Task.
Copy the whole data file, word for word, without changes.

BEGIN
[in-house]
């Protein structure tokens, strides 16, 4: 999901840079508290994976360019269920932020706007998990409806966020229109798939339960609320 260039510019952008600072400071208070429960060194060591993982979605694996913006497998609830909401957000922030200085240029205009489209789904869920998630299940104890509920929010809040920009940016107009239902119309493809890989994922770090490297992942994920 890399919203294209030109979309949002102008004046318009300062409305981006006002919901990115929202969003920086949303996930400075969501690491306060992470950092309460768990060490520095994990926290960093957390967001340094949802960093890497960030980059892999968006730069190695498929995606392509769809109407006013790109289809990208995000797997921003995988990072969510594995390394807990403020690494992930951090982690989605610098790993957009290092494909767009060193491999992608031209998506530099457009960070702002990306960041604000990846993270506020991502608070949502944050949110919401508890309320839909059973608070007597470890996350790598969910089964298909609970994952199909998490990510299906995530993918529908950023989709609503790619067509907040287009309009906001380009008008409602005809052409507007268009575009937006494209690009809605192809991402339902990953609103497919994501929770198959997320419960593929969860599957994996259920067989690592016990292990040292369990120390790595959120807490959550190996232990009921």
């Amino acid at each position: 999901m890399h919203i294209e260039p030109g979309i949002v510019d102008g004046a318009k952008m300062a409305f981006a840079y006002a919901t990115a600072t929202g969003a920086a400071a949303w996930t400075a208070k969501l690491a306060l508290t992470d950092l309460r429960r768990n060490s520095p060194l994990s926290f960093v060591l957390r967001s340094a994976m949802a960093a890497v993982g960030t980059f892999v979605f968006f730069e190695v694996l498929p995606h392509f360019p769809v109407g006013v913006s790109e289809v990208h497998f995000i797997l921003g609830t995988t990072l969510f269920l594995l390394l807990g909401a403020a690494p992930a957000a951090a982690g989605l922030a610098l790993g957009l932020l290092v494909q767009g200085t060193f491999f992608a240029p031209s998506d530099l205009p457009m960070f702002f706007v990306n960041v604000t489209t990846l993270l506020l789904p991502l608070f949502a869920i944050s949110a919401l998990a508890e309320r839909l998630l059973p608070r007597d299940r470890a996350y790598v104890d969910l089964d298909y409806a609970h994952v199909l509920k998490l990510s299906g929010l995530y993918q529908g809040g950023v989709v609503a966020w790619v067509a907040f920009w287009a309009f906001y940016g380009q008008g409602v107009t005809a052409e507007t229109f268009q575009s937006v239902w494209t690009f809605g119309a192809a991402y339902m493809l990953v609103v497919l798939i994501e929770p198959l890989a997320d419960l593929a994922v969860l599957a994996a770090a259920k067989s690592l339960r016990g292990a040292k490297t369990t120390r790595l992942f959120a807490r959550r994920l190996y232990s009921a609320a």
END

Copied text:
[in-house]
């Protein structure tokens, strides 16, 4: 999901840079508290994976360019269920932020706007998990409806966020229109798939339960609320 260039510019952008600072400071208070429960060194060591993982979605694996913006497998609830909401957000922030200085240029205009489209789904869920998630299940104890509920929010809040920009940016107009239902119309493809890989994922770090490297992942994920 890399919203294209030109979309949002102008004046318009300062409305981006006002919901990115929202969003920086949303996930400075969501690491306060992470950092309460768990060490520095994990926290960093957390967001340094949802960093890497960030980059892999968006730069190695498929995606392509769809109407006013790109289809990208995000797997921003995988990072969510594995390394807990403020690494992930951090982690989605610098790993957009290092494909767009060193491999992608031209998506530099457009960070702002990306960041604000990846993270506020991502608070949502944050949110919401508890309320839909059973608070007597470890996350790598969910089964298909609970994952199909998490990510299906995530993918529908950023989709609503790619067509907040287009309009906001380009008008409602005809052409507007268009575009937006494209690009809605192809991402339902990953609103497919994501929770198959997320419960593929969860599957994996259920067989690592016990292990040292369990120390790595959120807490959550190996232990009921």
């Amino acid at each position: 999901m890399h919203i294209e260039p030109g979309i949002v510019d102008g004046a318009k952008m300062a409305f981006a840079y006002a919901t990115a600072t929202g969003a920086a400071a949303w996930t400075a208070k969501l690491a306060l508290t992470d950092l309460r429960r768990n060490s520095p060194l994990s926290f960093v060591l957390r967001s340094a994976m949802a960093a890497v993982g960030t980059f892999v979605f968006f730069e190695v694996l498929p995606h392509f360019p769809v109407g006013v913006s790109e289809v990208h497998f995000i797997l921003g609830t995988t990072l969510f269920l594995l390394l807990g909401a403020a690494p992930a957000a951090a982690g989605l922030a610098l790993g957009l932020l290092v494909q767009g200085t060193f491999f992608a240029p031209s998506d530099l205009p457009m960070f702002f706007v990306n960041v604000t489209t990846l993270l506020l789904p991502l608070f949502a869920i944050s949110a919401l998990a508890e309320r839909l998630l059973p608070r007597d299940r470890a996350y790598v104890d969910l089964d298909y409806a609970h994952v199909l509920k998490l990510s299906g929010l995530y993918q529908g809040g950023v989709v609503a966020w790619v067509a907040f920009w287009a309009f906001y940016g380009q008008g409602v107009t005809a052409e507007t229109f268009q575009s937006v239902w494209t690009f809605g119309a192809a991402y339902m493809l990953v609103v497919l798939i994501e929770p198959l890989a997320d419960l593929a994922v969860l599957a994996a770090a259920k067989s690592l339960r016990g292990a040292k490297t369990t120390r790595l992942f959120a807490r959550r994920l190996y232990s009921a609320a």